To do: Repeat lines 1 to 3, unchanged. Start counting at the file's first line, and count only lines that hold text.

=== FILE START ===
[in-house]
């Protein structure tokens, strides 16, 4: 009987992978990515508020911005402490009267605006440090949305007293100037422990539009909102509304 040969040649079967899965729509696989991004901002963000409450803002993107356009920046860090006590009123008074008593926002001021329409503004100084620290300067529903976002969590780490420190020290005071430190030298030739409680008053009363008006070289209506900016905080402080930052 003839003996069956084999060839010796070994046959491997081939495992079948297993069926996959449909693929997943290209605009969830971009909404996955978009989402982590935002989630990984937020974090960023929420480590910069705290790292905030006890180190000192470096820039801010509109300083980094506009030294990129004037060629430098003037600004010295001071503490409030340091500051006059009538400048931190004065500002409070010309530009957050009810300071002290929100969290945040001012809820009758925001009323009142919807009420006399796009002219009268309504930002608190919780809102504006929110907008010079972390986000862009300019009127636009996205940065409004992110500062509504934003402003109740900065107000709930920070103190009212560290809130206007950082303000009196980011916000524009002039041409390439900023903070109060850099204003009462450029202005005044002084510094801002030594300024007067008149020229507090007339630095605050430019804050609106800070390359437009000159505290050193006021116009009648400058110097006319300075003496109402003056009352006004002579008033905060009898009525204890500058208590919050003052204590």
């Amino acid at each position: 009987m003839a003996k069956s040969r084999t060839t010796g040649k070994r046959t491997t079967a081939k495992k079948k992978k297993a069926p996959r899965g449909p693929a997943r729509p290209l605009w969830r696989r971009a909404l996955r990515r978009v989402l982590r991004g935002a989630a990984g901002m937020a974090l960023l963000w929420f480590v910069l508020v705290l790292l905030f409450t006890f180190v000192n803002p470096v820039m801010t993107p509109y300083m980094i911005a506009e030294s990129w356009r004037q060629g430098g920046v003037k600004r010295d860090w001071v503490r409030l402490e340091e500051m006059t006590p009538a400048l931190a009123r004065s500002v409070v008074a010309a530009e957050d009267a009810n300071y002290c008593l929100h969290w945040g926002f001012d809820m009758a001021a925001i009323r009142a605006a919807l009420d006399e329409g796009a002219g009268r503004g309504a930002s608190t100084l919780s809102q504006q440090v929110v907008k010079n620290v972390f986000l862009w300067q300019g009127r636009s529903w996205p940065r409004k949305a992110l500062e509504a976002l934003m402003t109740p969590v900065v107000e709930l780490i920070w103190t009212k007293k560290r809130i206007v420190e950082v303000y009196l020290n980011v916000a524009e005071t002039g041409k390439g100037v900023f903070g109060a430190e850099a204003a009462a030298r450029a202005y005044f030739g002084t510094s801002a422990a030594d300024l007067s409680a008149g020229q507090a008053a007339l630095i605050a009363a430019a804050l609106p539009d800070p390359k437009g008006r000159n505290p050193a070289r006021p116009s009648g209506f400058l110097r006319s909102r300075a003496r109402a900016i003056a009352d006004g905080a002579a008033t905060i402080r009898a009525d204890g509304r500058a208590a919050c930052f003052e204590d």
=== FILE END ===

[in-house]
């Protein structure tokens, strides 16, 4: 009987992978990515508020911005402490009267605006440090949305007293100037422990539009909102509304 040969040649079967899965729509696989991004901002963000409450803002993107356009920046860090006590009123008074008593926002001021329409503004100084620290300067529903976002969590780490420190020290005071430190030298030739409680008053009363008006070289209506900016905080402080930052 003839003996069956084999060839010796070994046959491997081939495992079948297993069926996959449909693929997943290209605009969830971009909404996955978009989402982590935002989630990984937020974090960023929420480590910069705290790292905030006890180190000192470096820039801010509109300083980094506009030294990129004037060629430098003037600004010295001071503490409030340091500051006059009538400048931190004065500002409070010309530009957050009810300071002290929100969290945040001012809820009758925001009323009142919807009420006399796009002219009268309504930002608190919780809102504006929110907008010079972390986000862009300019009127636009996205940065409004992110500062509504934003402003109740900065107000709930920070103190009212560290809130206007950082303000009196980011916000524009002039041409390439900023903070109060850099204003009462450029202005005044002084510094801002030594300024007067008149020229507090007339630095605050430019804050609106800070390359437009000159505290050193006021116009009648400058110097006319300075003496109402003056009352006004002579008033905060009898009525204890500058208590919050003052204590």
């Amino acid at each position: 009987m003839a003996k069956s040969r084999t060839t010796g040649k070994r046959t491997t079967a081939k495992k079948k992978k297993a069926p996959r899965g449909p693929a997943r729509p290209l605009w969830r696989r971009a909404l996955r990515r978009v989402l982590r991004g935002a989630a990984g901002m937020a974090l960023l963000w929420f480590v910069l508020v705290l790292l905030f409450t006890f180190v000192n803002p470096v820039m801010t993107p509109y300083m980094i911005a506009e030294s990129w356009r004037q060629g430098g920046v003037k600004r010295d860090w001071v503490r409030l402490e340091e500051m006059t006590p009538a400048l931190a009123r004065s500002v409070v008074a010309a530009e957050d009267a009810n300071y002290c008593l929100h969290w945040g926002f001012d809820m009758a001021a925001i009323r009142a605006a919807l009420d006399e329409g796009a002219g009268r503004g309504a930002s608190t100084l919780s809102q504006q440090v929110v907008k010079n620290v972390f986000l862009w300067q300019g009127r636009s529903w996205p940065r409004k949305a992110l500062e509504a976002l934003m402003t109740p969590v900065v107000e709930l780490i920070w103190t009212k007293k560290r809130i206007v420190e950082v303000y009196l020290n980011v916000a524009e005071t002039g041409k390439g100037v900023f903070g109060a430190e850099a204003a009462a030298r450029a202005y005044f030739g002084t510094s801002a422990a030594d300024l007067s409680a008149g020229q507090a008053a007339l630095i605050a009363a430019a804050l609106p539009d800070p390359k437009g008006r000159n505290p050193a070289r006021p116009s009648g209506f400058l110097r006319s909102r300075a003496r109402a900016i003056a009352d006004g905080a002579a008033t905060i402080r009898a009525d204890g509304r500058a208590a919050c930052f003052e204590d």